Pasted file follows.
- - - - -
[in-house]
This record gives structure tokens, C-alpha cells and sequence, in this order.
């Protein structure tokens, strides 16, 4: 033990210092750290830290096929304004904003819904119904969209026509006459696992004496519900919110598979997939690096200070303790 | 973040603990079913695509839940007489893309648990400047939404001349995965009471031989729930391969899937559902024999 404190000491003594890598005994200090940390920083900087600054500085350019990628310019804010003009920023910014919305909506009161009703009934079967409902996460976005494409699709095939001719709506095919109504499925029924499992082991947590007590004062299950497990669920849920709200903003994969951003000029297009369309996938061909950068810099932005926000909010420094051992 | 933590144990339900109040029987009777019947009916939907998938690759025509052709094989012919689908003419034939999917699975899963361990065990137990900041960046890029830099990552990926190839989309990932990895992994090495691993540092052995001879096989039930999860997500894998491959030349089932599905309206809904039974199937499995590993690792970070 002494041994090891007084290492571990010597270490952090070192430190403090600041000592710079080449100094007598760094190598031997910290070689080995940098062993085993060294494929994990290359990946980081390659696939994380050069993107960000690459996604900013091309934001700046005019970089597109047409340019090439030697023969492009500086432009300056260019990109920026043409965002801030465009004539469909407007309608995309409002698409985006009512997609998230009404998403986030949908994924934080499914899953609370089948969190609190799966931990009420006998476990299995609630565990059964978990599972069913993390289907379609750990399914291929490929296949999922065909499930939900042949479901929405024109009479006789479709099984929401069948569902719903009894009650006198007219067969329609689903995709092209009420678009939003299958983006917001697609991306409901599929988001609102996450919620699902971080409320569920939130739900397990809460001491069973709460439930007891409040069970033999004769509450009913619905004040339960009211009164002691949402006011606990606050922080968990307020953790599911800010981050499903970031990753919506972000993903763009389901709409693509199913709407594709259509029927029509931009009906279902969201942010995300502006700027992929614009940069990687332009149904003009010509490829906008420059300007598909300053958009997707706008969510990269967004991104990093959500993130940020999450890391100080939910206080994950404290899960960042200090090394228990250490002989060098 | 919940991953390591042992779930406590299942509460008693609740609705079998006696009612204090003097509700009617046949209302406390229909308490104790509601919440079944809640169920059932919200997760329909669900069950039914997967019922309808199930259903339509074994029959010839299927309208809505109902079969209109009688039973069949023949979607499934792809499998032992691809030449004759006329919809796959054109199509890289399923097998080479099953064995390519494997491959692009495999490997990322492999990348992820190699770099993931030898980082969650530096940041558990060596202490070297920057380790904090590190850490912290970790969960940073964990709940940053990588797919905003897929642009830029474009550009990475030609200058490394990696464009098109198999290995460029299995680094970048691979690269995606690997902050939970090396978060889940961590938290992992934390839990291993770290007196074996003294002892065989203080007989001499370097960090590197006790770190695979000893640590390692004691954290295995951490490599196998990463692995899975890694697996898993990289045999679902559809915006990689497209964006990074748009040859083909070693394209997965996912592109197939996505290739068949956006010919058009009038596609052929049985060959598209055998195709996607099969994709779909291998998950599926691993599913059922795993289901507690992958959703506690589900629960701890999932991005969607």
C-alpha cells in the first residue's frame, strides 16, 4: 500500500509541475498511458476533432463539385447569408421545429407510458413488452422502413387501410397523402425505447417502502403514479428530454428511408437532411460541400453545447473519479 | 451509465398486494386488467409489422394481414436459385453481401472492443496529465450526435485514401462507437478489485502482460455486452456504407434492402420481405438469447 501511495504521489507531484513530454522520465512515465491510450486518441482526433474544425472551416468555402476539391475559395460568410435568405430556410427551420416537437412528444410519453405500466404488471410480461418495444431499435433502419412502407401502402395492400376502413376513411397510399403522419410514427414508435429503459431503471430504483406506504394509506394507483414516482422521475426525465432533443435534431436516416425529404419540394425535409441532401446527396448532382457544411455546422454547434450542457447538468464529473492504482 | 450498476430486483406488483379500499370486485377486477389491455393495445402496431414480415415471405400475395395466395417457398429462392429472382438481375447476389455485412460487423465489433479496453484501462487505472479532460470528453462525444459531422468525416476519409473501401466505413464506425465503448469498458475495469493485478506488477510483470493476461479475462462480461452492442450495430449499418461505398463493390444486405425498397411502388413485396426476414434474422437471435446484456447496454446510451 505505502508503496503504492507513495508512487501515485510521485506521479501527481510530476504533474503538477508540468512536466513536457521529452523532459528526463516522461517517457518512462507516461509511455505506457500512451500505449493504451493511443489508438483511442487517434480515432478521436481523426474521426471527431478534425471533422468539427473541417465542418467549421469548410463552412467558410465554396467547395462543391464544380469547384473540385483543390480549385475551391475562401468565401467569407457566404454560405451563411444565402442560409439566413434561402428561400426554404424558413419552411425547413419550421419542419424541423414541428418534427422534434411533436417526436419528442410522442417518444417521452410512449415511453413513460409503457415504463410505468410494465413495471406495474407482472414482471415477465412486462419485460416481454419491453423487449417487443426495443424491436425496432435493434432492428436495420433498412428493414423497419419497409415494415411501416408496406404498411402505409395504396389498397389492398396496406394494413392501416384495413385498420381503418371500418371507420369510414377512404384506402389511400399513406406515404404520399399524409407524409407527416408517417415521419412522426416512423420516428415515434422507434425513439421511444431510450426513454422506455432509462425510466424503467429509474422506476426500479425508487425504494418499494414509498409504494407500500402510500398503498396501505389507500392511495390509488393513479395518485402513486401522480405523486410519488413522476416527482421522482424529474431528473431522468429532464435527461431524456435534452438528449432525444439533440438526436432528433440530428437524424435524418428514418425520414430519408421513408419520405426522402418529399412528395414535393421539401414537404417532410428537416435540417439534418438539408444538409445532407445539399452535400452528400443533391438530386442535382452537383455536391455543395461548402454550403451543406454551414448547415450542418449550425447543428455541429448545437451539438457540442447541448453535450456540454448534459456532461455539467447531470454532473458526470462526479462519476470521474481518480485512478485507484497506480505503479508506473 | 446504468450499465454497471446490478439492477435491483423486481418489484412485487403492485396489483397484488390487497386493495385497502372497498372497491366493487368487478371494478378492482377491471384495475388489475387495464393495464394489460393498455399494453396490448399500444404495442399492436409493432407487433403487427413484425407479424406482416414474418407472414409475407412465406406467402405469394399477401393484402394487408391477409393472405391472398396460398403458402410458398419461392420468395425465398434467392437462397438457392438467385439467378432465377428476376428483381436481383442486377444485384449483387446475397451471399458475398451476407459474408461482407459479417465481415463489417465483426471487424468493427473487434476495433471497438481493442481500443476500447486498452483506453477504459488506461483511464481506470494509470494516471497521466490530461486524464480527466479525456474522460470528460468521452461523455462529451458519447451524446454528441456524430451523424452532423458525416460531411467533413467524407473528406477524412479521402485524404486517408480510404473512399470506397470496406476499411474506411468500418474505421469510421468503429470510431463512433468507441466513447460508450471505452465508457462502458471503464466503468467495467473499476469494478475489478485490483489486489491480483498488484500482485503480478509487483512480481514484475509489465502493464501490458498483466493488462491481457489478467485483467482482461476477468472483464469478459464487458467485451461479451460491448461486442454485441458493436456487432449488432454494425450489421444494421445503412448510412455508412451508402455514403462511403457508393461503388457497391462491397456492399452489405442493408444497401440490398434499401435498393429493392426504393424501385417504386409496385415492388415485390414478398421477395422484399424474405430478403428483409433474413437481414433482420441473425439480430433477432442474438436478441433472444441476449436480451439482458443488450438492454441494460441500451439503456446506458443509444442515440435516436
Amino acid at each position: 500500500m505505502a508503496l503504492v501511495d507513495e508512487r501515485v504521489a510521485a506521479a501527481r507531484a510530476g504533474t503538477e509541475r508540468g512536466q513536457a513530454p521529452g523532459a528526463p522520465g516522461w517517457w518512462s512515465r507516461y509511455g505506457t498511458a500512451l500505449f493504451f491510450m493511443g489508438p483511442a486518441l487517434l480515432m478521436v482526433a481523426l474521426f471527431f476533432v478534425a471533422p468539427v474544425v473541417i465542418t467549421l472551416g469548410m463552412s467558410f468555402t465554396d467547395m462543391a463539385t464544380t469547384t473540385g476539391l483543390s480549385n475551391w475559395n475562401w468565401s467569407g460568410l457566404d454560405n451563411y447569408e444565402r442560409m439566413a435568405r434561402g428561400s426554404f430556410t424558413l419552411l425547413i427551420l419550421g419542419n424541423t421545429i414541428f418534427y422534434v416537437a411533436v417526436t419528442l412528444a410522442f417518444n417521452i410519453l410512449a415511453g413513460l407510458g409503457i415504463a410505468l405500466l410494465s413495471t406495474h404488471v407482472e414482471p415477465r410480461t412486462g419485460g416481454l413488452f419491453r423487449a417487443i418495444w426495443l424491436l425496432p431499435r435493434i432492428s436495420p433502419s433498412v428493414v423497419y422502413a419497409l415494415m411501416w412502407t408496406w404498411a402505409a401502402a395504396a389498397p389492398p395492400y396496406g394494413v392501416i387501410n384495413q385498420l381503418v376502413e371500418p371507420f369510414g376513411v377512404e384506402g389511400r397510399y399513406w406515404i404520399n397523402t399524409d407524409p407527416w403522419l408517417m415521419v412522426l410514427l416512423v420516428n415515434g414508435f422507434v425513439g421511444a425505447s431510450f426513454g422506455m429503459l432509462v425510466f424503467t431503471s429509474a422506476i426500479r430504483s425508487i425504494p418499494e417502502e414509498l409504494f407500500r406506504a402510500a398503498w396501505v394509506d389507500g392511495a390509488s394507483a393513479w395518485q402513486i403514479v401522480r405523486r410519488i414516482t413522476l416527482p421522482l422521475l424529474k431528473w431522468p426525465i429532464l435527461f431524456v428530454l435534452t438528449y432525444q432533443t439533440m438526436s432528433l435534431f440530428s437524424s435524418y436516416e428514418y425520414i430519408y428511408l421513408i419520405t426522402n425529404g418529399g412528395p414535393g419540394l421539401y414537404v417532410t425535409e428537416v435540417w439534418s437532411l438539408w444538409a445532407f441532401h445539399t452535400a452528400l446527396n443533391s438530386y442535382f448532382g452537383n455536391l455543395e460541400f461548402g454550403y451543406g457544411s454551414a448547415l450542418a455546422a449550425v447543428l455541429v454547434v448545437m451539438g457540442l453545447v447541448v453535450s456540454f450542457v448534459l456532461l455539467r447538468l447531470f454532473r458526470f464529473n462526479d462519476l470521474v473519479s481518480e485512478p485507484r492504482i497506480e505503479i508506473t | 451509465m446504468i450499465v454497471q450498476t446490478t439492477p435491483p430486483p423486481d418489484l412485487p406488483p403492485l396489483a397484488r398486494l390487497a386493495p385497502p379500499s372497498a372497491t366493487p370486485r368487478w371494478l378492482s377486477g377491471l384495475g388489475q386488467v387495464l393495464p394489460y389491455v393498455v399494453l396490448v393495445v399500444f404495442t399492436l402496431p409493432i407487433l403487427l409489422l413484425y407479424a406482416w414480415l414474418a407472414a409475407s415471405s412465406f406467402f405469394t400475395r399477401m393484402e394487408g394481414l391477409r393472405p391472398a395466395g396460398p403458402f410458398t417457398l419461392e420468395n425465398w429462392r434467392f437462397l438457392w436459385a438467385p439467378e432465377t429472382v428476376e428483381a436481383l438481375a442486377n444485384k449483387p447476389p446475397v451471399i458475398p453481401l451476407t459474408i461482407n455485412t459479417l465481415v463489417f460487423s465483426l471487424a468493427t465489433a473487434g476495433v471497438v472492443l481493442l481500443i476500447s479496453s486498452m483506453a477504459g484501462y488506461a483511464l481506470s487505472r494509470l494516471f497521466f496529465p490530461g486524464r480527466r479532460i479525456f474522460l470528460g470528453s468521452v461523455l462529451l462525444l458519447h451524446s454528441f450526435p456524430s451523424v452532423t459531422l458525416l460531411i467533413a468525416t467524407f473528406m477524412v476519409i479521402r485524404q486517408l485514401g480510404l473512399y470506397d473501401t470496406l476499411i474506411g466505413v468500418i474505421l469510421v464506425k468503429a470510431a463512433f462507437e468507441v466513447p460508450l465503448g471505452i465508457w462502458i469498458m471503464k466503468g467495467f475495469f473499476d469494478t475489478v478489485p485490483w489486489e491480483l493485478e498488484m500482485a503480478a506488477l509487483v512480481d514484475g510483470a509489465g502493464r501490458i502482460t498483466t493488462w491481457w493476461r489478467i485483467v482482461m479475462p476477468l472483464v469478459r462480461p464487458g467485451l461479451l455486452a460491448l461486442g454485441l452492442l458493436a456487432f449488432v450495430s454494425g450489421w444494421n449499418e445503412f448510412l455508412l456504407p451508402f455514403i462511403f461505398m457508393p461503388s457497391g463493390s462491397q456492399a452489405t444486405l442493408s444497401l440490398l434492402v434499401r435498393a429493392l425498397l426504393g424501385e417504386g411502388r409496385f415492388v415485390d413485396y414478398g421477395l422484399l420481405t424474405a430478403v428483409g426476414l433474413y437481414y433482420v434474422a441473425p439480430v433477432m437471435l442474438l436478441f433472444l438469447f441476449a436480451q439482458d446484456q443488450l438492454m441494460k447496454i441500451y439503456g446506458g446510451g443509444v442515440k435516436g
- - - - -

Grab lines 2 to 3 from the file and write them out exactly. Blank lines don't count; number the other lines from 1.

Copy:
This record gives structure tokens, C-alpha cells and sequence, in this order.
């Protein structure tokens, strides 16, 4: 033990210092750290830290096929304004904003819904119904969209026509006459696992004496519900919110598979997939690096200070303790 | 973040603990079913695509839940007489893309648990400047939404001349995965009471031989729930391969899937559902024999 404190000491003594890598005994200090940390920083900087600054500085350019990628310019804010003009920023910014919305909506009161009703009934079967409902996460976005494409699709095939001719709506095919109504499925029924499992082991947590007590004062299950497990669920849920709200903003994969951003000029297009369309996938061909950068810099932005926000909010420094051992 | 933590144990339900109040029987009777019947009916939907998938690759025509052709094989012919689908003419034939999917699975899963361990065990137990900041960046890029830099990552990926190839989309990932990895992994090495691993540092052995001879096989039930999860997500894998491959030349089932599905309206809904039974199937499995590993690792970070 002494041994090891007084290492571990010597270490952090070192430190403090600041000592710079080449100094007598760094190598031997910290070689080995940098062993085993060294494929994990290359990946980081390659696939994380050069993107960000690459996604900013091309934001700046005019970089597109047409340019090439030697023969492009500086432009300056260019990109920026043409965002801030465009004539469909407007309608995309409002698409985006009512997609998230009404998403986030949908994924934080499914899953609370089948969190609190799966931990009420006998476990299995609630565990059964978990599972069913993390289907379609750990399914291929490929296949999922065909499930939900042949479901929405024109009479006789479709099984929401069948569902719903009894009650006198007219067969329609689903995709092209009420678009939003299958983006917001697609991306409901599929988001609102996450919620699902971080409320569920939130739900397990809460001491069973709460439930007891409040069970033999004769509450009913619905004040339960009211009164002691949402006011606990606050922080968990307020953790599911800010981050499903970031990753919506972000993903763009389901709409693509199913709407594709259509029927029509931009009906279902969201942010995300502006700027992929614009940069990687332009149904003009010509490829906008420059300007598909300053958009997707706008969510990269967004991104990093959500993130940020999450890391100080939910206080994950404290899960960042200090090394228990250490002989060098 | 919940991953390591042992779930406590299942509460008693609740609705079998006696009612204090003097509700009617046949209302406390229909308490104790509601919440079944809640169920059932919200997760329909669900069950039914997967019922309808199930259903339509074994029959010839299927309208809505109902079969209109009688039973069949023949979607499934792809499998032992691809030449004759006329919809796959054109199509890289399923097998080479099953064995390519494997491959692009495999490997990322492999990348992820190699770099993931030898980082969650530096940041558990060596202490070297920057380790904090590190850490912290970790969960940073964990709940940053990588797919905003897929642009830029474009550009990475030609200058490394990696464009098109198999290995460029299995680094970048691979690269995606690997902050939970090396978060889940961590938290992992934390839990291993770290007196074996003294002892065989203080007989001499370097960090590197006790770190695979000893640590390692004691954290295995951490490599196998990463692995899975890694697996898993990289045999679902559809915006990689497209964006990074748009040859083909070693394209997965996912592109197939996505290739068949956006010919058009009038596609052929049985060959598209055998195709996607099969994709779909291998998950599926691993599913059922795993289901507690992958959703506690589900629960701890999932991005969607």